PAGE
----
At times throughout the year, and especially following a significant weather event (emergency works), Council crews assist the Queensland Government with activities like potholing and/or scour repairs to high-use, large main roads to ensure suitable road connectivity.

  • During wet weather events, our customer requests usually increase by 3 to 4 times and often result in large volumes of emails, letters and calls that our front-line crews generally assist in resolving.

    Time spent addressing customer requests takes these crews away from dealing with the job on the ground which also contribute to delays in carrying out crucial repairs to deliver an accessible and serviced road network for our residents.

    Before reporting a problem to Council, residents can access the Queensland Government's Road Look-Up function which is easy to navigate and is available on Council's website. The function shows details of the respective road owner and you can report a problem directly through this tool.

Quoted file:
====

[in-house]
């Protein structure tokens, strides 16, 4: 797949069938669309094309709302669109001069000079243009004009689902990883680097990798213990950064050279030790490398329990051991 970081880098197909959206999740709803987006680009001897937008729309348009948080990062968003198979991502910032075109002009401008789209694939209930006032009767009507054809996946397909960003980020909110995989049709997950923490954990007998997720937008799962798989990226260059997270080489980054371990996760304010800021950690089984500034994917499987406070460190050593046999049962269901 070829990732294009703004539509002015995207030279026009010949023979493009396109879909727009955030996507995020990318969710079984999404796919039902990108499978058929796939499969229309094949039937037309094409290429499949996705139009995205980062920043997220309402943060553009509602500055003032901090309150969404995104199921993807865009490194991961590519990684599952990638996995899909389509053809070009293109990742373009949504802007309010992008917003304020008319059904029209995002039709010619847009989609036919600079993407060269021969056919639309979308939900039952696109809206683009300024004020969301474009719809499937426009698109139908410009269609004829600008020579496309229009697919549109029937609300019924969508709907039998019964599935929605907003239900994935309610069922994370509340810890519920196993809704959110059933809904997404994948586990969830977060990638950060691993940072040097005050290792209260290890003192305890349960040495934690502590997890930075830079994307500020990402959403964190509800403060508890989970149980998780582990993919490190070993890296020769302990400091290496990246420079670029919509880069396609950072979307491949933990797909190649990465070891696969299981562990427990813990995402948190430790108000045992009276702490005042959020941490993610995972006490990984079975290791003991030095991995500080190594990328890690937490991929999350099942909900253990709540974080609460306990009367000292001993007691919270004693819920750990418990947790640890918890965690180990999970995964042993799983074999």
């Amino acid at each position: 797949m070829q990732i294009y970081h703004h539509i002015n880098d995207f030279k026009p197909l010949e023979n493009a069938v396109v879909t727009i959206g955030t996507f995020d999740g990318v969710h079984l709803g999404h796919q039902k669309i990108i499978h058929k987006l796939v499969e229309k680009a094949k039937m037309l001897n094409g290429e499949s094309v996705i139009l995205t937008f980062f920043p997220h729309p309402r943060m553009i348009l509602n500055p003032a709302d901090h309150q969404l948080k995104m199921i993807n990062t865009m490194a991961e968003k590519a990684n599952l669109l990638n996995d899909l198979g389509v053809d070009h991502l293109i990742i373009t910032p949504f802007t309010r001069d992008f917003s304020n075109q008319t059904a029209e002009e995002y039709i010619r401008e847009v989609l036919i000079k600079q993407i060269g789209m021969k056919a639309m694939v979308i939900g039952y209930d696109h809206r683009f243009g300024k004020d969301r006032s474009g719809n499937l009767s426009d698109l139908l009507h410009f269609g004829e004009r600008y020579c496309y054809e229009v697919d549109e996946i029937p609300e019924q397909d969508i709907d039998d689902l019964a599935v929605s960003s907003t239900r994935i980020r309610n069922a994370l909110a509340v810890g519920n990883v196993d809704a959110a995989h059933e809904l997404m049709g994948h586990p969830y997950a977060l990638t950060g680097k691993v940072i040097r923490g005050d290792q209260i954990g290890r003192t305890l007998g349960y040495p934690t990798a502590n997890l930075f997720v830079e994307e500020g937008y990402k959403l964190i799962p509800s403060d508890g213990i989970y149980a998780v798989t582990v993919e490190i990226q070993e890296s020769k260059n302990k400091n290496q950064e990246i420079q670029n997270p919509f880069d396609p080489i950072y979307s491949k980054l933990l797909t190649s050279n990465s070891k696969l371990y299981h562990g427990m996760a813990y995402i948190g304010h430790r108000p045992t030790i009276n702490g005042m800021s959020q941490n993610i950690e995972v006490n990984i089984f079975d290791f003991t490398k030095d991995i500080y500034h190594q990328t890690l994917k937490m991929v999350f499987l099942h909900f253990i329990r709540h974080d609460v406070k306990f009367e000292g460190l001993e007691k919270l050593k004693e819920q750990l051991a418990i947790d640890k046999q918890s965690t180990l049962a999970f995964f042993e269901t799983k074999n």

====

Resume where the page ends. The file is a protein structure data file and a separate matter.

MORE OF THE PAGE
Issues with Council-owned roads can be reported by submitting an Online Request, or by phoning (07) 5540 5111 with the road name, suburb and specific location.

    The Queensland Government Traffic and Travel information shows the status of roads, any works occurring currently, and future scheduled works on DTMR controlled roads.

    For more information on current works in progress and to view completed projects to date, visit

Other issues

  • Household 'plebiscite' survey - FAQs

    As you may be aware, a private 'plebiscite' survey is asking Tamborine Mountain residents to indicate their preference to belong in either the Scenic Rim Regional Council or City of Gold Coast.

    In response to claims in the media and questions regarding this survey to Council Officers, as well as to the Mayor and Councillors, we have prepared some questions and answers that may be helpful to residents.